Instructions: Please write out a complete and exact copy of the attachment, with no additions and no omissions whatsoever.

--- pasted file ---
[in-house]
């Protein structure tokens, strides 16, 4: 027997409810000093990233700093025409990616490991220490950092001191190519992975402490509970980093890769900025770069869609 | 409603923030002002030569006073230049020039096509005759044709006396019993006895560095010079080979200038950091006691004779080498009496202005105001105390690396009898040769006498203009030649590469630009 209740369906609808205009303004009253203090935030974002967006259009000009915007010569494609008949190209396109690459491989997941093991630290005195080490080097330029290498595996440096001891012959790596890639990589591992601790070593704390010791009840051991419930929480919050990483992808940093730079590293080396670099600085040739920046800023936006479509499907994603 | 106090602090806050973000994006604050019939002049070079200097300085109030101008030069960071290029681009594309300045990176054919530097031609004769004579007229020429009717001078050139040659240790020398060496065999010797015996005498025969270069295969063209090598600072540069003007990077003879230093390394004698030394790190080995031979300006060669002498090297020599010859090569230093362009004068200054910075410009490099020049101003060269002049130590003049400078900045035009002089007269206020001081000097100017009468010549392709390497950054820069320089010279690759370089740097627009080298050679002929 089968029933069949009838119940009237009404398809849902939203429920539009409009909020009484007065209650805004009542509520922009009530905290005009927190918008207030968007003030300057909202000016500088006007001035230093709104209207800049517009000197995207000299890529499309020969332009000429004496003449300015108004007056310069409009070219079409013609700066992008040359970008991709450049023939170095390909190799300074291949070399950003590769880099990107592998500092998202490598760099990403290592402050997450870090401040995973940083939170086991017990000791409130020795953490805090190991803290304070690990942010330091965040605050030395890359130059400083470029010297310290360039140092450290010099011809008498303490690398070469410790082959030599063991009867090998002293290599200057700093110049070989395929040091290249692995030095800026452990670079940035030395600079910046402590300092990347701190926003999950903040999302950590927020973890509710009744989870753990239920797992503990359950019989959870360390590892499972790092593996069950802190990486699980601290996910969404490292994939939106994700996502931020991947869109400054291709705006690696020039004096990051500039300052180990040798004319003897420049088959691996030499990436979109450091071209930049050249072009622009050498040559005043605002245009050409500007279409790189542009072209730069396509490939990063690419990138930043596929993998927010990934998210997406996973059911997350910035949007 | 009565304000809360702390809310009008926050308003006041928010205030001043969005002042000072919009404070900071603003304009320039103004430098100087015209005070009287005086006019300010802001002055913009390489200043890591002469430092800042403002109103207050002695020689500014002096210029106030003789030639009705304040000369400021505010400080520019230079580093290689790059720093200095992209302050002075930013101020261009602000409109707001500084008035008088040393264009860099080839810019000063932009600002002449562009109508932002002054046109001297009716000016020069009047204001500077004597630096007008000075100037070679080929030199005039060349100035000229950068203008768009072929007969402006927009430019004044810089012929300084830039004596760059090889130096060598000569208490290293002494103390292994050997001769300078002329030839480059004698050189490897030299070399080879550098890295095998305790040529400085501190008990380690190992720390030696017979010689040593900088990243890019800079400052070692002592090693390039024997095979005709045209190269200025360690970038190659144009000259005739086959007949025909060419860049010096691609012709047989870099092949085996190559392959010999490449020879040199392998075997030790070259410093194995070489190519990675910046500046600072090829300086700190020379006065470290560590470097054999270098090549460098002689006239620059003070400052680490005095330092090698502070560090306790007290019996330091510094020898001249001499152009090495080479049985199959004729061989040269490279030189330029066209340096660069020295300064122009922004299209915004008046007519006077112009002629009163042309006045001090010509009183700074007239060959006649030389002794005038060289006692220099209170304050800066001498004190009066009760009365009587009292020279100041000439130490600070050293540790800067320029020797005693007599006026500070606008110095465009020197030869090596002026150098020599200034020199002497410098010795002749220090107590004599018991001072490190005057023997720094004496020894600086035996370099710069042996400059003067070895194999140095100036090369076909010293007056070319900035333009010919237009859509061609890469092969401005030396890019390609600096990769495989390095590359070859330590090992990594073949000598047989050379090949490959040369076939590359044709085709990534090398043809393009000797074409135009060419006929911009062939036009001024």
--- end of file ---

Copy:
[in-house]
């Protein structure tokens, strides 16, 4: 027997409810000093990233700093025409990616490991220490950092001191190519992975402490509970980093890769900025770069869609 | 409603923030002002030569006073230049020039096509005759044709006396019993006895560095010079080979200038950091006691004779080498009496202005105001105390690396009898040769006498203009030649590469630009 209740369906609808205009303004009253203090935030974002967006259009000009915007010569494609008949190209396109690459491989997941093991630290005195080490080097330029290498595996440096001891012959790596890639990589591992601790070593704390010791009840051991419930929480919050990483992808940093730079590293080396670099600085040739920046800023936006479509499907994603 | 106090602090806050973000994006604050019939002049070079200097300085109030101008030069960071290029681009594309300045990176054919530097031609004769004579007229020429009717001078050139040659240790020398060496065999010797015996005498025969270069295969063209090598600072540069003007990077003879230093390394004698030394790190080995031979300006060669002498090297020599010859090569230093362009004068200054910075410009490099020049101003060269002049130590003049400078900045035009002089007269206020001081000097100017009468010549392709390497950054820069320089010279690759370089740097627009080298050679002929 089968029933069949009838119940009237009404398809849902939203429920539009409009909020009484007065209650805004009542509520922009009530905290005009927190918008207030968007003030300057909202000016500088006007001035230093709104209207800049517009000197995207000299890529499309020969332009000429004496003449300015108004007056310069409009070219079409013609700066992008040359970008991709450049023939170095390909190799300074291949070399950003590769880099990107592998500092998202490598760099990403290592402050997450870090401040995973940083939170086991017990000791409130020795953490805090190991803290304070690990942010330091965040605050030395890359130059400083470029010297310290360039140092450290010099011809008498303490690398070469410790082959030599063991009867090998002293290599200057700093110049070989395929040091290249692995030095800026452990670079940035030395600079910046402590300092990347701190926003999950903040999302950590927020973890509710009744989870753990239920797992503990359950019989959870360390590892499972790092593996069950802190990486699980601290996910969404490292994939939106994700996502931020991947869109400054291709705006690696020039004096990051500039300052180990040798004319003897420049088959691996030499990436979109450091071209930049050249072009622009050498040559005043605002245009050409500007279409790189542009072209730069396509490939990063690419990138930043596929993998927010990934998210997406996973059911997350910035949007 | 009565304000809360702390809310009008926050308003006041928010205030001043969005002042000072919009404070900071603003304009320039103004430098100087015209005070009287005086006019300010802001002055913009390489200043890591002469430092800042403002109103207050002695020689500014002096210029106030003789030639009705304040000369400021505010400080520019230079580093290689790059720093200095992209302050002075930013101020261009602000409109707001500084008035008088040393264009860099080839810019000063932009600002002449562009109508932002002054046109001297009716000016020069009047204001500077004597630096007008000075100037070679080929030199005039060349100035000229950068203008768009072929007969402006927009430019004044810089012929300084830039004596760059090889130096060598000569208490290293002494103390292994050997001769300078002329030839480059004698050189490897030299070399080879550098890295095998305790040529400085501190008990380690190992720390030696017979010689040593900088990243890019800079400052070692002592090693390039024997095979005709045209190269200025360690970038190659144009000259005739086959007949025909060419860049010096691609012709047989870099092949085996190559392959010999490449020879040199392998075997030790070259410093194995070489190519990675910046500046600072090829300086700190020379006065470290560590470097054999270098090549460098002689006239620059003070400052680490005095330092090698502070560090306790007290019996330091510094020898001249001499152009090495080479049985199959004729061989040269490279030189330029066209340096660069020295300064122009922004299209915004008046007519006077112009002629009163042309006045001090010509009183700074007239060959006649030389002794005038060289006692220099209170304050800066001498004190009066009760009365009587009292020279100041000439130490600070050293540790800067320029020797005693007599006026500070606008110095465009020197030869090596002026150098020599200034020199002497410098010795002749220090107590004599018991001072490190005057023997720094004496020894600086035996370099710069042996400059003067070895194999140095100036090369076909010293007056070319900035333009010919237009859509061609890469092969401005030396890019390609600096990769495989390095590359070859330590090992990594073949000598047989050379090949490959040369076939590359044709085709990534090398043809393009000797074409135009060419006929911009062939036009001024």